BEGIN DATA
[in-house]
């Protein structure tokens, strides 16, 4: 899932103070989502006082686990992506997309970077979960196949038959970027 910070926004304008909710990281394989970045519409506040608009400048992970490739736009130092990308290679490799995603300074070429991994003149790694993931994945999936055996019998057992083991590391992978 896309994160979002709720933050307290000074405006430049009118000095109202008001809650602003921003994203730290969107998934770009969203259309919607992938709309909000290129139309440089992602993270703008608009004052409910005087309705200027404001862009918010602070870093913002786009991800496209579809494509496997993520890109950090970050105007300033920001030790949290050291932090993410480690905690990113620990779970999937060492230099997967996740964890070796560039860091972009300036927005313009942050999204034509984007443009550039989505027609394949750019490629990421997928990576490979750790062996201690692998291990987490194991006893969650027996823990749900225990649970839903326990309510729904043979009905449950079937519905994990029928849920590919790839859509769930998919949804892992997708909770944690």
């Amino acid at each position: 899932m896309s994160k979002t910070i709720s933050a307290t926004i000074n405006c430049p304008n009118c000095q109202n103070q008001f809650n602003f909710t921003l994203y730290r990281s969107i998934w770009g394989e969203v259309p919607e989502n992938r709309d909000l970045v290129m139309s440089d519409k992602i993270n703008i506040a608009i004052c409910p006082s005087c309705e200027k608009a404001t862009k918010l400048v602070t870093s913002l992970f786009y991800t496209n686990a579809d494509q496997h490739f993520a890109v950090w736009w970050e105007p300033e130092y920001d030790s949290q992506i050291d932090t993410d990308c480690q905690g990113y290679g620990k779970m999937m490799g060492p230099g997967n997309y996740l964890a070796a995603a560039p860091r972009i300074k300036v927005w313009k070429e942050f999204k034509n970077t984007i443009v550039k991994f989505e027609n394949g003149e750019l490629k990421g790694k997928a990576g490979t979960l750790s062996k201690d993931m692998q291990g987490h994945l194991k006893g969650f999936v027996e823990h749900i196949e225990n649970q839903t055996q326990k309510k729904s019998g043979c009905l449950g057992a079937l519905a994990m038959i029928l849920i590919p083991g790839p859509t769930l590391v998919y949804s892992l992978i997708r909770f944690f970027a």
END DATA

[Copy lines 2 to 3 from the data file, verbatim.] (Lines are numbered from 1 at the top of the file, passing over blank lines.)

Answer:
């Protein structure tokens, strides 16, 4: 899932103070989502006082686990992506997309970077979960196949038959970027 910070926004304008909710990281394989970045519409506040608009400048992970490739736009130092990308290679490799995603300074070429991994003149790694993931994945999936055996019998057992083991590391992978 896309994160979002709720933050307290000074405006430049009118000095109202008001809650602003921003994203730290969107998934770009969203259309919607992938709309909000290129139309440089992602993270703008608009004052409910005087309705200027404001862009918010602070870093913002786009991800496209579809494509496997993520890109950090970050105007300033920001030790949290050291932090993410480690905690990113620990779970999937060492230099997967996740964890070796560039860091972009300036927005313009942050999204034509984007443009550039989505027609394949750019490629990421997928990576490979750790062996201690692998291990987490194991006893969650027996823990749900225990649970839903326990309510729904043979009905449950079937519905994990029928849920590919790839859509769930998919949804892992997708909770944690």
């Amino acid at each position: 899932m896309s994160k979002t910070i709720s933050a307290t926004i000074n405006c430049p304008n009118c000095q109202n103070q008001f809650n602003f909710t921003l994203y730290r990281s969107i998934w770009g394989e969203v259309p919607e989502n992938r709309d909000l970045v290129m139309s440089d519409k992602i993270n703008i506040a608009i004052c409910p006082s005087c309705e200027k608009a404001t862009k918010l400048v602070t870093s913002l992970f786009y991800t496209n686990a579809d494509q496997h490739f993520a890109v950090w736009w970050e105007p300033e130092y920001d030790s949290q992506i050291d932090t993410d990308c480690q905690g990113y290679g620990k779970m999937m490799g060492p230099g997967n997309y996740l964890a070796a995603a560039p860091r972009i300074k300036v927005w313009k070429e942050f999204k034509n970077t984007i443009v550039k991994f989505e027609n394949g003149e750019l490629k990421g790694k997928a990576g490979t979960l750790s062996k201690d993931m692998q291990g987490h994945l194991k006893g969650f999936v027996e823990h749900i196949e225990n649970q839903t055996q326990k309510k729904s019998g043979c009905l449950g057992a079937l519905a994990m038959i029928l849920i590919p083991g790839p859509t769930l590391v998919y949804s892992l992978i997708r909770f944690f970027a």